Using seasonality and probabilities to look for a trading opportunity may seem a bit advanced for some retail traders. But knowing that the probabilities are in your favour when you see a technical setup means you can have more conviction when placing a trade.
Weekly Index Analysis
If you were to only trade one thing every year and put the probabilities of success in your favour of winning, what would it be?
Over the last 12 years if you have bought the FTSE100 on the morning of the nearest day to Christmas Eve or even Christmas Eve if it were not on a weekend, and then closed that long position at the London close on the first trading day in January, the chances of you winning were very good. In the last 12 years including 2021, there have been 11 winning trades and only 1 losing trade. And yes, this assumes that the current FTSE100 price action doesn't collapse in the next 2 trading days.
Over the course of the last 42 years, there have been 33 December months that ended in the green for the FTSE100. The average return for the UK's index in December is 2.08% in that time and the compounded return since 1980 for just trading December is 87.16%.
The Christmas holiday period has some of the strongest trading days of the year, which is in part due to the thin volumes, as the data suggests buyers dominate that market at this time of year. Most active managers have closed their desks down for the holiday period as they don't want to get involved in a low liquidity environment, as the spreads widen. Retail traders would do well to use their Christmas bonuses and buy the index during this quiet market and get out before the trading world returns to the markets.
The returns are similar in the US markets but the FTSE100 for some reason has higher probabilities of success. In 2021 the UK FTSE100 is up 4.17% over the last month whereas the Dow Jones Industrial Average, Nasdaq100 and S&P500 are up 3.65%, 0.55% and 2.98% respectively.
It is not always green in the indices during December. Back in 2007, the December returns were only just positive for the FTSE100 but for the S&P500 December finished around -4.50% down. This may have been a warning of what was to come as the unravelling of markets continued with a drop of 50% into the lows of 2009 during the Great Financial Crash. Though in 2019 the S&P500 gave no hint of what would happen in 2020 when the COVID-19 collapse occurred. This event obviously took everyone by surprise.
The S&P500 is currently just off its all-time high printed yesterday and over 300 points higher than the 200-period EMA. Of the 500 companies that make up the US benchmark index, 71% are now trading above their 200-day moving average showing a healthy market.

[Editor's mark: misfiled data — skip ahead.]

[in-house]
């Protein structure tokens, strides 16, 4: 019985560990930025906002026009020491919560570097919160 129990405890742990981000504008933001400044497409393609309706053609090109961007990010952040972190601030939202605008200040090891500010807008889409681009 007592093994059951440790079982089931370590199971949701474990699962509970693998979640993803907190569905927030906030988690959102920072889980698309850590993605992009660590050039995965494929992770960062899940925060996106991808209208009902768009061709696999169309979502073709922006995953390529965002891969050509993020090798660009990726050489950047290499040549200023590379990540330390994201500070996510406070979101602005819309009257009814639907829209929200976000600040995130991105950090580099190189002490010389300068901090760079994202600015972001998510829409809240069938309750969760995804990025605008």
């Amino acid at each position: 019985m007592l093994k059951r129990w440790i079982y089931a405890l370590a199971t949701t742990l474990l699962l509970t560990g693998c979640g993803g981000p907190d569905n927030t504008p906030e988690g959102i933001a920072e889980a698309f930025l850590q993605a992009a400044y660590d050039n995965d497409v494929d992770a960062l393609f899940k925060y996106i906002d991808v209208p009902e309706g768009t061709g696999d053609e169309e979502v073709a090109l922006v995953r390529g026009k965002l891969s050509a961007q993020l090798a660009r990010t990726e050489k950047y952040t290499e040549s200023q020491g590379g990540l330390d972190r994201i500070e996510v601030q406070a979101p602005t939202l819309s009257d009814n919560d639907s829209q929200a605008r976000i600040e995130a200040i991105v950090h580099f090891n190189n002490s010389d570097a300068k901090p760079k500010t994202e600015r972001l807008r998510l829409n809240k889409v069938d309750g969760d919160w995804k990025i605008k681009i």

One market that is still struggling is the US small caps as seen in the Russell 2000. This index has dropped from its highs in November 2000 to trade back into a range it formed between the end of January 2021 and March 2021. The Santa Claus Rally may have helped get the small-caps back above the 200-period moving average, but the lower swing lows and lower significant swing highs are setting up for some bearish momentum unless we see a move above 2280 in the coming days.
The ActivTrader sentiment indicator shows that 81% of traders on the platform are short this market, which for a contrarian trader means that there is an opportunity to go long when the technical analysis offers an entry. As I discussed earlier there is a high probability move to the upside until the first trading day close in January, so going long makes more sense to me.
One thing that happened this week that doesn’t usually happen every year is that Christmas Day and Boxing Day were on a weekend. So, Monday and Tuesday were designated Bank Holidays, and the UK markets were closed. Today is the first day back for the UK traders meant that there was a gap up, because of the strength seen in the US markets from the start of the week. Looking back through an intraday chart of the FTSE100 shows that most gaps do get filled. In the last couple of trading sessions where there was an initial gap, not only did the void get filled but the markets continued to reverse the direction of the gap’s momentum. The moving averages are widening showing momentum is to the upside and usually, momentum leads price action as traders like to buy strength and sell weakness. There is also the fact that the markets are illiquid, and traders tend to buy a thin market. With all of this in mind, I shall be watching to see if there is support around the 20-period and 50-period moving averages, with a rejection of the 7400-support level.